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Messages - louiebstef

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21
Law School Applications / Re: 2010-2011 Application Cycle
« on: December 23, 2010, 05:38:29 PM »
Nealric,

Thanks.  Much of that was truly uncalled for.

22
Law School Applications / Re: 2.7 undergrad GPA 3.4 MS and 3.7 PhD LSAT 142
« on: December 23, 2010, 11:02:39 AM »
Tossy,

<applause>

23
Law School Applications / Re: 2010-2011 Application Cycle
« on: December 23, 2010, 11:01:30 AM »
Mandamus,

For shame!  Marcus and Megan (poor slimy civilians) are dead RIGHT.  What happened to your military bearing?  Your poor grammar, hostile tone and general lack of intelligence paints a negative picture of veterans.  A veteran should stand out as an example of comportment and character.  You do neither.

I personally do not care for your condescension.  People here like Megan and Marcus are sharing, being positive influences.  What are you doing?  Are you using using this site as a type of twisted gestalt therapy?

Please find somewhere else to be negative.

/louiebstef
CWO4, USN (ret.)

24
Law School Applications / Re: 2010-2011 Application Cycle
« on: December 21, 2010, 01:50:45 AM »
Marcus,

Repeat after me (phonetically):

GeeeeeeORRRRgETowwwwwnnnnnnn

;)


25
Law School Applications / Re: 2.7 undergrad GPA 3.4 MS and 3.7 PhD LSAT 142
« on: December 20, 2010, 04:00:05 PM »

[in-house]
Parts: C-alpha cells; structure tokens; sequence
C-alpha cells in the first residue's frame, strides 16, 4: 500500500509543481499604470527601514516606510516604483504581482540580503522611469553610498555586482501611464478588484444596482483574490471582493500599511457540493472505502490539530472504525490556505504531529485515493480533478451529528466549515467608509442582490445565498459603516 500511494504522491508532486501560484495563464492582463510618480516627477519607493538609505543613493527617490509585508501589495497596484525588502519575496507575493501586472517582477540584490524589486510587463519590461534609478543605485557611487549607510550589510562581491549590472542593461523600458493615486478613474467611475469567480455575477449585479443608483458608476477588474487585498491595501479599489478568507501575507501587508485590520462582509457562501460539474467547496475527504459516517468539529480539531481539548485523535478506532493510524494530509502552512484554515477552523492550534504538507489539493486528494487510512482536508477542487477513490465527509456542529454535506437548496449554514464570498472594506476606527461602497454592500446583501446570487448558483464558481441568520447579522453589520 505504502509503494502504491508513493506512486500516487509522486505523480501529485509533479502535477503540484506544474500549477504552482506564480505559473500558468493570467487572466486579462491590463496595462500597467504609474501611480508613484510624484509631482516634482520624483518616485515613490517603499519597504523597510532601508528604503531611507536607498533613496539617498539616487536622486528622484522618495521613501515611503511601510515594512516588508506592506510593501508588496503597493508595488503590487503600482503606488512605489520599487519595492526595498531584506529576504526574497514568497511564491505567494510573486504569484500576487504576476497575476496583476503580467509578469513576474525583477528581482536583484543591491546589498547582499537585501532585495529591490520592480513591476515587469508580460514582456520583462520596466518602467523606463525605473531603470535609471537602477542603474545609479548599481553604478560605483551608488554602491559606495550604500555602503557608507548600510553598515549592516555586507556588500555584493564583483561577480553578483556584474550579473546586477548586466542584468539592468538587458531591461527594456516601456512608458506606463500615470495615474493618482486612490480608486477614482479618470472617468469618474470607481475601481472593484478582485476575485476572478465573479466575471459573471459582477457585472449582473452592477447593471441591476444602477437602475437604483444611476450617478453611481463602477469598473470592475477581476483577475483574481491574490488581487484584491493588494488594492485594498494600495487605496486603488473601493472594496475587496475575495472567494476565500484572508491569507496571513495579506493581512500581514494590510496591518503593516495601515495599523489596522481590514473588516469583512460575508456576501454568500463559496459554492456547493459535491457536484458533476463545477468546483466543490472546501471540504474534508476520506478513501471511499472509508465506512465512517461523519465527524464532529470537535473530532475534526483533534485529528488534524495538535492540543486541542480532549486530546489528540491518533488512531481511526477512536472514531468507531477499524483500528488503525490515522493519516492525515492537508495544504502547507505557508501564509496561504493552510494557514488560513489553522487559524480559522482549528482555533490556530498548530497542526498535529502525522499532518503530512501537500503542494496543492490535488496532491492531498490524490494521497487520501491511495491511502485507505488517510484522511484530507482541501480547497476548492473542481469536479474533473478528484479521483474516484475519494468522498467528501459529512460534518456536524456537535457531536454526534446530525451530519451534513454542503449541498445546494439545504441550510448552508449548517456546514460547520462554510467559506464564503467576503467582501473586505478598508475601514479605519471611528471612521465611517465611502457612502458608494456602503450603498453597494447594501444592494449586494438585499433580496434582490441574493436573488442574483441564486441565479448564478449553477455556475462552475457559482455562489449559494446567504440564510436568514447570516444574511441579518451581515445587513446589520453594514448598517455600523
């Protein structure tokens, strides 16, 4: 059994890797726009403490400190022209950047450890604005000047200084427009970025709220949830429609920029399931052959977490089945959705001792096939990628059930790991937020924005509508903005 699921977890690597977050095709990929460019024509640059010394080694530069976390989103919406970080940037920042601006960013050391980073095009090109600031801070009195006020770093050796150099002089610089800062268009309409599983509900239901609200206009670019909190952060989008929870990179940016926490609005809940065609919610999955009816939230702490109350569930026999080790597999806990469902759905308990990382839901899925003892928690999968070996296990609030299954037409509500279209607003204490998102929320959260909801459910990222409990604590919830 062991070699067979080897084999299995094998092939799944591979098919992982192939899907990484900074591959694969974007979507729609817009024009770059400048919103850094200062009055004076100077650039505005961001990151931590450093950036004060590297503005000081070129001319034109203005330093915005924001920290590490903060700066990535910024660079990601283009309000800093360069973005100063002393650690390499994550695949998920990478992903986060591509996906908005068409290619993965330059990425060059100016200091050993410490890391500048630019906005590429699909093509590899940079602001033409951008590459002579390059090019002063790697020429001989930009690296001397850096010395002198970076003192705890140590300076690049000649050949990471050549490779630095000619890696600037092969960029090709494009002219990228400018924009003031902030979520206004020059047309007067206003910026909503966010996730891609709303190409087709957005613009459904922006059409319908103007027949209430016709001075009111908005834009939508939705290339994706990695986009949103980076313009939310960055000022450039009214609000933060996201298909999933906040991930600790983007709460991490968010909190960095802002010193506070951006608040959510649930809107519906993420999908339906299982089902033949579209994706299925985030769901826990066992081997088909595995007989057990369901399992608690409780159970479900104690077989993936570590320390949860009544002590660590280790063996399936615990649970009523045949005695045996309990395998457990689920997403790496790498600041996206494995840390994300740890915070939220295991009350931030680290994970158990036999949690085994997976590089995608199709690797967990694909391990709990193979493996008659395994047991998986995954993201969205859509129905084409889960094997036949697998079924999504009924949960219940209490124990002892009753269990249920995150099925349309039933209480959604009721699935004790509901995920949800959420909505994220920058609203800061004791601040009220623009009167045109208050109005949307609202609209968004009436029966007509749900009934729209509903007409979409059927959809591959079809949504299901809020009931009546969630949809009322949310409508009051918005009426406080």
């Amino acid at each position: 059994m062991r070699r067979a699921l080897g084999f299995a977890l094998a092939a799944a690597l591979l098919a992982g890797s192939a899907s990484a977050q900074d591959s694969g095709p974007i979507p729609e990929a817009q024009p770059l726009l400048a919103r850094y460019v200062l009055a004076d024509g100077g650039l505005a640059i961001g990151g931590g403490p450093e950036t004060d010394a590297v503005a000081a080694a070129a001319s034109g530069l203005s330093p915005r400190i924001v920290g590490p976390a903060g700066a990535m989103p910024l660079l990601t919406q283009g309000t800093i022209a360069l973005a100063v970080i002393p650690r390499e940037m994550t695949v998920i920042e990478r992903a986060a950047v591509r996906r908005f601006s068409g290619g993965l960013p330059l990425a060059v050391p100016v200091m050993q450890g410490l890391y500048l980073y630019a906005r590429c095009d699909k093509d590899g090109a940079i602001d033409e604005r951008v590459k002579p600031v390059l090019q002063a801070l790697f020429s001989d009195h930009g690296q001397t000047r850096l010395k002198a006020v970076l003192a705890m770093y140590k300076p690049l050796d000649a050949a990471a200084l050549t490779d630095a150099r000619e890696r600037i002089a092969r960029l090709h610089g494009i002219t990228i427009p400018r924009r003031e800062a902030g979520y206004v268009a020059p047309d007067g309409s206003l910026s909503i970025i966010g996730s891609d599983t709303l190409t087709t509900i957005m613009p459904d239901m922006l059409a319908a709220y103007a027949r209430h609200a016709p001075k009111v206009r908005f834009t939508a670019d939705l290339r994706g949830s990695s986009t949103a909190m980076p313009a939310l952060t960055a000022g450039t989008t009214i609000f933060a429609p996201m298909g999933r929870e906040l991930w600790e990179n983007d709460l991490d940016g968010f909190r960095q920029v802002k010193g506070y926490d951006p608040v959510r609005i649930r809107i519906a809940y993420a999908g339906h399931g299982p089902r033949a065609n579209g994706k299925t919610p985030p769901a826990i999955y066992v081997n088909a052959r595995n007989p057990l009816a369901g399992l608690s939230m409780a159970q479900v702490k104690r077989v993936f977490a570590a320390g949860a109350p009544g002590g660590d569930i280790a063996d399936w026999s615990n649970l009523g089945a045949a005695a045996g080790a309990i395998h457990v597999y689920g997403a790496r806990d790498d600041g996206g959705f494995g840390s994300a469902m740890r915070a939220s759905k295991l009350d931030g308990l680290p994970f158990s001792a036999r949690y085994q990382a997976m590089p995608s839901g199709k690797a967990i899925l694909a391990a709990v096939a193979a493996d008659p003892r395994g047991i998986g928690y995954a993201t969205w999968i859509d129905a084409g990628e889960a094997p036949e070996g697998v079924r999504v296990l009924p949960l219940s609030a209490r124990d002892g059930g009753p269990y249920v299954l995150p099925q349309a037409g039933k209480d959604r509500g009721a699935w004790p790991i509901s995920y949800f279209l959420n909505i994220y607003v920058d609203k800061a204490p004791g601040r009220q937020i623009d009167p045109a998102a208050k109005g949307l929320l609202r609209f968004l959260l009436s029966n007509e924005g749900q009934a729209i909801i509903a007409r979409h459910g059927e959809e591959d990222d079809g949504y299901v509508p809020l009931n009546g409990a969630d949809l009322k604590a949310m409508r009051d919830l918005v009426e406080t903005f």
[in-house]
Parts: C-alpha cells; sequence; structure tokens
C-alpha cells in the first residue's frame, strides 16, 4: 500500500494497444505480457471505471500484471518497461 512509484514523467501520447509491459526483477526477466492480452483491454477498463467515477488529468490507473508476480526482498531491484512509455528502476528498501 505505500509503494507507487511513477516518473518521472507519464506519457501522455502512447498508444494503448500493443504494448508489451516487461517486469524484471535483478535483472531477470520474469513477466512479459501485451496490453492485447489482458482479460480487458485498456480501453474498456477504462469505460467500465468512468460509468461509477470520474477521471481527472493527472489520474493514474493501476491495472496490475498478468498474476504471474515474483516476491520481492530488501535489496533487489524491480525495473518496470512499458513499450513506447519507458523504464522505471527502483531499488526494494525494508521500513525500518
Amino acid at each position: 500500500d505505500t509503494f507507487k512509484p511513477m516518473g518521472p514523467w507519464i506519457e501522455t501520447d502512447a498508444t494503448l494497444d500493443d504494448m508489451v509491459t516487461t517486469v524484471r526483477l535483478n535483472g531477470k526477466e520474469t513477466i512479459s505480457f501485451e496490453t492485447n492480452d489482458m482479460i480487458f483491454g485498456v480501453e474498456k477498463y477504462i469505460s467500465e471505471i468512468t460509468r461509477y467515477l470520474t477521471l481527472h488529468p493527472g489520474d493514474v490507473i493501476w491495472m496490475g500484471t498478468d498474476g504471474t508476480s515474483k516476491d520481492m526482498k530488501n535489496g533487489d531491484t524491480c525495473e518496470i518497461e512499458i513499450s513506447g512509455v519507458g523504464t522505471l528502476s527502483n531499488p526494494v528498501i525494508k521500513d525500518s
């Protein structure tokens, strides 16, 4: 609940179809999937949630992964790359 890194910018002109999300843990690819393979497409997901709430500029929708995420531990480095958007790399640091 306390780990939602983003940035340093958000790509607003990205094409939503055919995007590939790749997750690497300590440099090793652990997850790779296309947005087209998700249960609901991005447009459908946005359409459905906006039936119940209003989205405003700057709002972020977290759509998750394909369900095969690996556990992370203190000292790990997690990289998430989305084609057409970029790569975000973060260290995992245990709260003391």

Unfortunately, I pretty much agree with you.  Until you can at least post an LSAT over 150, that 142 along with the 2.7 GPA is going to kill you.  I recommend taking an LSAT prep course.  If you can boost your score into the middle 150s, you'd stand a much better chance of gaining admission. 

26
General Board / Re: Dress Shirts
« on: December 17, 2010, 10:21:15 PM »
Marcus,

Being probably 20 years (or more) older than you, you'll be surprised to know I am built pretty similarly, about 5'9", very wide shoulders, about 225, and 20% bodyfat.  I indeed always have trouble with anything off the rack.  Anything wide enough in the shoulders is too wide in the girth.  "I feel ya," as they say.

I am not in a position to be able to afford true bespoke suits (yet!).  If you do have the money, I would go ahead and invest in one good interview suit.  You can go one step below bespoke (what I do), and go "made to measure."  The cut and material are a bit less expensive than bespoke (maybe $400-$600), yet still better than "off the rack" for us hard to fit folks.    Sure, I'd love to snag a bargain suit off the rack for $175, but with my fitting challenges, it just doesn't happen.

I always think that the "suit mafia" is against us stocky muscled guys......


27
General Board / Re: Dress Shirts
« on: December 17, 2010, 05:51:29 PM »
I feel my best when I am dressed in a suit.  Anytime I had doubts about heading to law school (doubts as in can I succeed) by placing a suit on me, my confidence increased and I knew I could.

So Thane, are you saying a monogram can set me apart from the crowd?  I have dress shirts, which I get tailored as well as my suit due to my wide back and narrow waist (44v33) that do not contain monogram.  So would it behoove me to get a few shirts with a monogram?  IF so, button or french cuff?